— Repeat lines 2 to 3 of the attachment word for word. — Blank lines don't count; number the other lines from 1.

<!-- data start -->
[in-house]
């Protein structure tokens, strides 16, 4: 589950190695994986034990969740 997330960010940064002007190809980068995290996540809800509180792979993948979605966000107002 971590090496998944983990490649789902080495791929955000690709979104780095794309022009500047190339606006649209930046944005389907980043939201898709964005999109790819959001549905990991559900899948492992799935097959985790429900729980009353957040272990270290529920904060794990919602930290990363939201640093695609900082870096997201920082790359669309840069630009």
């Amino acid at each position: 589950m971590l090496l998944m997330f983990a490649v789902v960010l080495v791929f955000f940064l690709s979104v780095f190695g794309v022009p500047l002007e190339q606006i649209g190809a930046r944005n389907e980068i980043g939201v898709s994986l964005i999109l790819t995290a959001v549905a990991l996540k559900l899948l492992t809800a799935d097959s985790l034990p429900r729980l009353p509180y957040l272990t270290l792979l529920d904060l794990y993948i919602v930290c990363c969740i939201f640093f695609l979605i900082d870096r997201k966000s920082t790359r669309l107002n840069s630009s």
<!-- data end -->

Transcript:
């Protein structure tokens, strides 16, 4: 589950190695994986034990969740 997330960010940064002007190809980068995290996540809800509180792979993948979605966000107002 971590090496998944983990490649789902080495791929955000690709979104780095794309022009500047190339606006649209930046944005389907980043939201898709964005999109790819959001549905990991559900899948492992799935097959985790429900729980009353957040272990270290529920904060794990919602930290990363939201640093695609900082870096997201920082790359669309840069630009």
């Amino acid at each position: 589950m971590l090496l998944m997330f983990a490649v789902v960010l080495v791929f955000f940064l690709s979104v780095f190695g794309v022009p500047l002007e190339q606006i649209g190809a930046r944005n389907e980068i980043g939201v898709s994986l964005i999109l790819t995290a959001v549905a990991l996540k559900l899948l492992t809800a799935d097959s985790l034990p429900r729980l009353p509180y957040l272990t270290l792979l529920d904060l794990y993948i919602v930290c990363c969740i939201f640093f695609l979605i900082d870096r997201k966000s920082t790359r669309l107002n840069s630009s």